Just Because You Played

Discussion in 'Referee' started by jacathcart, Oct 27, 2003.

  1. jacathcart

    jacathcart New Member

    Oct 11, 2002
    Tacoma WA
    I have suffered under the handicap of never having played the game (when I was a kid I never even heard of soccer much less got any opportunity to play it.) My daughters took up the game about at the start of the wildfire growth of the kids soccer boom.

    I realize that I don't have the visceral understanding of some of the gamesmanship that goes on so I have to try to make up with hard work and study. On the other hand I have watched soccer from club to HS to ODP to college at the highest level for 10 years following #2 daughter so I'm not exactly a robot with a laws book.

    One of the things that people like me have to do is because we don't have the inbred knowledge that comes from playing for years we work very hard to know and understand the laws and the proper procedures - we know that looking and acting professional goes a long way towards having control of the pitch.

    I was reminded of that today. Center in a GU-18 state league game was hispanic and had grown up playing. He was a very nice guy. The other AR had just finished centering his 2d game ever just before this game (alone) so he was looking for mentoring.

    First the center didn't check the player cards against the rosters - just counted the number of cards and the number of roster players and so long as they came out even that was good to go. No equipment check either. "If they cheat, they cheat" he said although the most important reason for doing this is so if you have to issue a card you know the name of the offender because you know that the number and the name match.

    Second, his substitution practice was even more informal than usual - which resulted in playing a minute or two with 12 players on one side. Personally, I see nothing wrong with the proper procedures for subbing - come in at the center line and no one goes on the pitch before everyone is off. Easy to count those who leave and come on. Most coaches think you have a pole up your butt if you enforce this but even so you have to maintain some procedure. Not one coach in 10 understands why this procedure is supposed to be followed (other than minimizing confusion).

    Third, the first half was played under Jungle Rules, including three complete no calls on a takedown by a keeper from the ground, a jump by the keeper over the top of the attacker, and a mugging by a defender that would have qualified as a felony.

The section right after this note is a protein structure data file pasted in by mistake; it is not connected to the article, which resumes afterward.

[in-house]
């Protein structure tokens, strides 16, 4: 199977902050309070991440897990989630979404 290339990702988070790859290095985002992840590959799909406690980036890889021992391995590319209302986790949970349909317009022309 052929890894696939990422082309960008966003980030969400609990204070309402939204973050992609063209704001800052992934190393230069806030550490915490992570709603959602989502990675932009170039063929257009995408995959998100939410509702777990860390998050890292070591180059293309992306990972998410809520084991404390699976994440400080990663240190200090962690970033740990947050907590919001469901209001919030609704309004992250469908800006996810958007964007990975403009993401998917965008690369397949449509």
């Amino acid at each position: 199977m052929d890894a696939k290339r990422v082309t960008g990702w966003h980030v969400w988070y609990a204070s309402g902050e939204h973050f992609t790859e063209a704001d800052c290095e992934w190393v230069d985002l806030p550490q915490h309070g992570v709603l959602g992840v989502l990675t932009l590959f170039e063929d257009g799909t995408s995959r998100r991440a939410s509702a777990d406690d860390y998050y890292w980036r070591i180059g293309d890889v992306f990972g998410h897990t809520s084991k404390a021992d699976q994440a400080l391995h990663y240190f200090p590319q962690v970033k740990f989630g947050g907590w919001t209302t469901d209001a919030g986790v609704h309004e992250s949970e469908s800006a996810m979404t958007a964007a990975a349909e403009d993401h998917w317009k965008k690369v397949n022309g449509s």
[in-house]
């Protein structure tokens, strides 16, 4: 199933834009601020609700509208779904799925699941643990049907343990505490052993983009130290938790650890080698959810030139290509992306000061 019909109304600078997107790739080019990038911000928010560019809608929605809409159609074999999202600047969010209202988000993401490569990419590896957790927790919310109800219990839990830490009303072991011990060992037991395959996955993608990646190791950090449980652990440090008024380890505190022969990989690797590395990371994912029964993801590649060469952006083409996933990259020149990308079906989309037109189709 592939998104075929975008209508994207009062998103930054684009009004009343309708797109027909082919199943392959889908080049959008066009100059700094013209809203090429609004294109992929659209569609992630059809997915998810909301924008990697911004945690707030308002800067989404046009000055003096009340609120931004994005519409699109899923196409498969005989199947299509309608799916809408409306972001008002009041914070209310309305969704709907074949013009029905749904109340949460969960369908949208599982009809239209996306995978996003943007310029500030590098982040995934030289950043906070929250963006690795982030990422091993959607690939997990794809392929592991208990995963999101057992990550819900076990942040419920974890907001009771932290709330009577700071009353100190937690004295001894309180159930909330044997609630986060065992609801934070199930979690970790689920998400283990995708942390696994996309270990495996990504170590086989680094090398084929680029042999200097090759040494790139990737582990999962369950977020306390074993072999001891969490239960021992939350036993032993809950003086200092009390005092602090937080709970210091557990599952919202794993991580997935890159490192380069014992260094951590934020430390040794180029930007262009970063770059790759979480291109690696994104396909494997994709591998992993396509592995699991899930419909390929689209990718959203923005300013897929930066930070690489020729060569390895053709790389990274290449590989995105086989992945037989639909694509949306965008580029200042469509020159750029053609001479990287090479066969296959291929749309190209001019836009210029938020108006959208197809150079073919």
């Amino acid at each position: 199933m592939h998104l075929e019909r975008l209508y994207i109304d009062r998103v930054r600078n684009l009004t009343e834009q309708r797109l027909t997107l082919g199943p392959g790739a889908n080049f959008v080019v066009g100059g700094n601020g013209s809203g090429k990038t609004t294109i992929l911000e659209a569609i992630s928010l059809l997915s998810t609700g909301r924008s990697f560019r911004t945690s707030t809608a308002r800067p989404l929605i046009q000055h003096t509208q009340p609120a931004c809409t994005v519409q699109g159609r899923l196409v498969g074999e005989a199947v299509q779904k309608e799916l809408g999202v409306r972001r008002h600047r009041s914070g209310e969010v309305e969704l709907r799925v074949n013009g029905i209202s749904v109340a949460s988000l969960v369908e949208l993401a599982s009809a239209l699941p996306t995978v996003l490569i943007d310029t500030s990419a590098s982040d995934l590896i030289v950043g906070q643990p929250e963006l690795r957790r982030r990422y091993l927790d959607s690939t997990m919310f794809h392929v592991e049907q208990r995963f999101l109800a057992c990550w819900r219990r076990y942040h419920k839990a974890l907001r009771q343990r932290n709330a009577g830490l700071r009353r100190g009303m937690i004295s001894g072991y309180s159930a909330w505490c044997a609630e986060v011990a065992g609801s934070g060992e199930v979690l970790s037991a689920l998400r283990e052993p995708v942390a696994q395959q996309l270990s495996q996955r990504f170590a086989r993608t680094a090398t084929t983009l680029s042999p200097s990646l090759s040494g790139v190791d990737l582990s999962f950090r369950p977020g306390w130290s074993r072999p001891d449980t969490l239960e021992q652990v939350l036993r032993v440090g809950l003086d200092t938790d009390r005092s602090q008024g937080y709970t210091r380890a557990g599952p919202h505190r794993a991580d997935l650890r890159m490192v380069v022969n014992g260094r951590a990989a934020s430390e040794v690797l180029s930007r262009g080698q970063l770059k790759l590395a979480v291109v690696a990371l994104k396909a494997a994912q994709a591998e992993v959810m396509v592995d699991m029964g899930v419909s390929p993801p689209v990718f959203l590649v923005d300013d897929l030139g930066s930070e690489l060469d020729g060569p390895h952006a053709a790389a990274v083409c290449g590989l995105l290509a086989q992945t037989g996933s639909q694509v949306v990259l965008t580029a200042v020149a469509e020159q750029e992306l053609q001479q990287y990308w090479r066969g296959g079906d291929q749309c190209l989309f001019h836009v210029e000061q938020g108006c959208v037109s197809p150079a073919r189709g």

Then in the second half 2 yellows - one (which properly was a yellow) which was not as egregious as the three in the first half, and one for dissent which was a girl sort of constantly providing a low-grade muttering about the calls. Needless to say there was a lot of hooting and hollering.

    The center knew a lot about soccer (far more than me certainly) but he projected sort of a "what the hell, its only a girls game" manner and his failure to follow proper procedures didn't send the right message to the teams or coaches.

    When I arrive for an assignment and find that I have a center who has a great soccer history and who gives a good pregame, speaks to the kids with pleasant authority, and expects himself, his crew, and the teams to be professional and obedient to the Laws, I really enjoy the game.

    So when you are a center and you have ARs - remember that many of them are looking to you to set the standard for professionalism - and even the old salts among them will appreciate a center who runs a taut ship.

  2. jc508

    jc508 New Member

    Jan 3, 2000
    Columbus, Ohio area
    On the other hand, I have seen referees with significant soccer backgrounds be over officious and seemingly obsessed with technicalities. I don't think that you were implying that the taute ship needs to go to the extremes of the HMS Bounty.

    I agree that being lax about what needs to be done spells trouble. However, I believe that the best route is that elusive road called moderation that lies between the two extremes.

    Perhaps one level of moderation could be described as tactful but firm control. It's a road that is hard to find, but once you get there, the drive is great.